What a waste.

–Malcolm

Memories from an old press kit for the USS Ranger

RangerPressKit-1

USS Ranger at sea in 1968 - US Navy Photo, cleared for publication

USS Ranger at sea in 1968 – US Navy Photo, cleared for publication

While sorting through boxes of old file folders in the garage, I came across a 1968 press kit for the decommissioned aircraft carrier USS Ranger (CVA-61). (The Ranger was active between 1957 and 1993).

These kits were handed out to reporters and special guests who came aboard ship in port or at sea. They contained information about the ship’s history and its departments, aircraft, and a variety of photographs of the ship, planes and personnel.

In addition to the carrier’s missions that stretched between the Vietnam War and the Gulf War, the Ranger is notable for being the first carrier to be built from the keel up with an angled deck.

A Portland Oregon foundation worked for some time to acquire the ship for use as a museum, but the effort fell through when it didn’t gain enough support from high-profile financial and political individuals and groups to put together a working plan that met the navy’s strict requirements.

To learn more about this effort, see USS Ranger Closer to New Home in Portland and Navy to Scrap Historic Aircraft Carrier – UPDATE.

Flight deck crews move two A-4 Skyhawks - US Navy photo, cleared for publication.

Flight deck crews move two A-4 Skyhawks – US Navy photo, cleared for publication.

Consequently, the ship is being scrapped this year. Had the ship been converted into a museum, I would have sent them this press kit, copies of the shipboard magazine and cruise book, and a fair number of news releases I wrote for the military and civilian press while on board.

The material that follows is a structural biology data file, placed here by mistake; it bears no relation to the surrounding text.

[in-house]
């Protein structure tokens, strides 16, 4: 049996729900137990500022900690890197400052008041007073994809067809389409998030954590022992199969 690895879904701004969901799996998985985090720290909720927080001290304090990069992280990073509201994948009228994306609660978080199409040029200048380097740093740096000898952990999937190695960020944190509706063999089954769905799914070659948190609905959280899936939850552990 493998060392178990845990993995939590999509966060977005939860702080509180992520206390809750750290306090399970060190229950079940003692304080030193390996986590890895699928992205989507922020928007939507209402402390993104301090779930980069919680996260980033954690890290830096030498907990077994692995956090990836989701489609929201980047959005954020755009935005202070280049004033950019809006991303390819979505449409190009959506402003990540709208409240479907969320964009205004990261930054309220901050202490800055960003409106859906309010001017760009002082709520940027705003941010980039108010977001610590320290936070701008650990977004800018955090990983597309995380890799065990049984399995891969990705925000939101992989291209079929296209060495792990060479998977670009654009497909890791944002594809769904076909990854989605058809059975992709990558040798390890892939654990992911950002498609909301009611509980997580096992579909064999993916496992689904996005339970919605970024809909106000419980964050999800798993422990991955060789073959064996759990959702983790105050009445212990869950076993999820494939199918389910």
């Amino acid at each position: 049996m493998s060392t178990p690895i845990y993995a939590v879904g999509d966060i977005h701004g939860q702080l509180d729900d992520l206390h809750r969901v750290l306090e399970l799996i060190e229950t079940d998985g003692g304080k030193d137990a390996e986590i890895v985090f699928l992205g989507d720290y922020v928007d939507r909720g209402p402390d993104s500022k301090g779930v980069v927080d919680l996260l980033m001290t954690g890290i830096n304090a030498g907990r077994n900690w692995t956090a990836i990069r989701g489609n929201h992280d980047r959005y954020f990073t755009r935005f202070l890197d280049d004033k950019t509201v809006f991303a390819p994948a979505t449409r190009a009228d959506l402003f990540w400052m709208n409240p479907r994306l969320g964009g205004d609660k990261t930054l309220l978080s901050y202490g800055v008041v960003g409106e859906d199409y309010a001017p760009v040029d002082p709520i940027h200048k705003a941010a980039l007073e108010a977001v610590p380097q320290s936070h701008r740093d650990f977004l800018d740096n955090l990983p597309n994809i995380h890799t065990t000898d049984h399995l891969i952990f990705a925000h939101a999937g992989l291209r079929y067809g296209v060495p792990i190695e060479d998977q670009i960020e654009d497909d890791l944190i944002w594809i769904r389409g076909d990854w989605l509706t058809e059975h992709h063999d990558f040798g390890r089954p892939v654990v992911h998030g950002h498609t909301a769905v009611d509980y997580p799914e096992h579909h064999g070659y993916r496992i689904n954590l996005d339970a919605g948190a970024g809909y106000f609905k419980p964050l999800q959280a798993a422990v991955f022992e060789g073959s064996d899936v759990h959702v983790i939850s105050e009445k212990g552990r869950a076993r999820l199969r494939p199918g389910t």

Ranger in Films

As Wikipedia reminds us, “Ranger appeared on television in The Six Million Dollar Man, Baa Baa Black Sheep and in the films Top Gun, Star Trek IV: The Voyage Home (standing in for the carrier USS Enterprise), and Flight of the Intruder.”

I worked in the ship’s public affairs office and put together a lot of these kits during my time on board in 1968 and 1969.

The press kit usually contained pictures of the aircraft of from the squadrons assigned to the ship during the October-to-May deployments to the western pacific. The A-4s in this photo belonged to Squadron VA-155, the “Silver Foxes.

In addition to the standard materials, we included copies of the latest news releases about shipboard operations and deployments as well as visits by film companies and USO shows.

Finding Your Way Around

Handout Sheet

Handout Sheet

Television shows like JAG and NCIS frequently show shore-based navy and marine personnel getting lost on board aircraft carriers when trying to find their way between the bridge, the mess decks and their quarters. It’s easy to do. We cleared up the confusion for guests by handing out a diagram that showed how the decks were numbered.